Effects of inservice training on the technology practices and attitudes of physical education teachers
Rebecca Jo Berkowitz, The Ohio State University, United States
The Ohio State University . Awarded
Technology has become an essential tool for acquiring information and completing daily tasks in business and education. In education teachers are expected to facilitate students' learning of new technology and learning with technology, yet most teachers do not have the skills and knowledge to do so effectively. The training of teachers in technology has not been a major focus of the technology revolution occurring within our public and private schools. In 1997, the Panel on Educational Technology recommended to the President of the United States that attention must be given to the professional development of teachers. The contention was that without the provision of professional development opportunities the investment that has been made with hardware, infrastructure, software, and content will be wasted. In 1995, the Office of Technology Assessment (OTA) of the U.S. Department of Education suggested that teachers need to be trained so that they know “what the technologies can do, to learn how to operate them, and to experiment with ways to best apply them in their classrooms” (p. 2). It has been suggested that teachers' attitudes toward technology might be influenced by their knowledge and skills of various types of technology as well as their experiences with the technology. Therefore, the purpose of this study was to provide inservice technology training for physical education teachers and to determine the impact of this training on teachers' attitudes toward technology, and the use of various technologies, in their planning and teaching. Teachers attitudes toward computers and other technology hardware (e.g., heart rate monitors) were measured using the PENIATT questionnaire (Berkowitz, 1998). Their attitudes were measured in accordance with four sub-scales; usefulness, anxiety, confidence, and liking. Post inservice attitudes did not change significantly, however they did have higher mean scores on each sub-scale and total attitude scale for both computer and other technology hardware on the post-training questionnaire. Teachers used technology primarily to communicate with others; colleagues, administrators, and parents. Technology was also used for management tasks, student learning experiences, and teaching. Technology was used for planning and assessment of students the least. Three factors seemed to influence teachers use of technology: time, access to equipment, and support. Teachers need more time during their workday to use and experiment with technology. They need to have access to equipment upon their return from training so they can practice and experiment with what they have learned. Teachers need support from colleagues as well as administrators in order to become technology users. These teachers needed continued opportunities to further their technology skills so that they can begin to apply them within their gymnasiums and thus impact student learning.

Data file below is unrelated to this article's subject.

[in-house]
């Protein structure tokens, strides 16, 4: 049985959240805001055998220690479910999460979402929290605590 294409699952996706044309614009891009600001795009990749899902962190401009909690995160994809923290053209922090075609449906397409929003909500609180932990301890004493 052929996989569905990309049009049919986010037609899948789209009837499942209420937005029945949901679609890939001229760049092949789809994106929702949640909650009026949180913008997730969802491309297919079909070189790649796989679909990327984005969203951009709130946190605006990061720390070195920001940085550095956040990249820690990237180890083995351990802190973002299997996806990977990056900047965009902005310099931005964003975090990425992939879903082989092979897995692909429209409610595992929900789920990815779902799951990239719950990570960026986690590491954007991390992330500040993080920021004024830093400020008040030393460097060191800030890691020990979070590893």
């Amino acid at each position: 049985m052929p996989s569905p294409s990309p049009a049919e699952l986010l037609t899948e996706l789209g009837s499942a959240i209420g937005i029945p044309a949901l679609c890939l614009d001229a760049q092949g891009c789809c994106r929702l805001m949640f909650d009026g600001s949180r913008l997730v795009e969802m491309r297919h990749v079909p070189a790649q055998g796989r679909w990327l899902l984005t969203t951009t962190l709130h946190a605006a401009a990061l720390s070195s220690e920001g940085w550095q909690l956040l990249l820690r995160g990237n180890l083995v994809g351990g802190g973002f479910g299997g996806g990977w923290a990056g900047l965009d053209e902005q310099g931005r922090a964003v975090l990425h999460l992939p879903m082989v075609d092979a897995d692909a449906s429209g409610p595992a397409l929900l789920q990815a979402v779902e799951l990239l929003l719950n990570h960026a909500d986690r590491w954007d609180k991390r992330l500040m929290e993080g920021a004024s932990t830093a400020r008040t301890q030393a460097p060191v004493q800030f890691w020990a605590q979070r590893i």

Berkowitz, R.J. Effects of inservice training on the technology practices and attitudes of physical education teachers. Ph.D. thesis, The Ohio State University.
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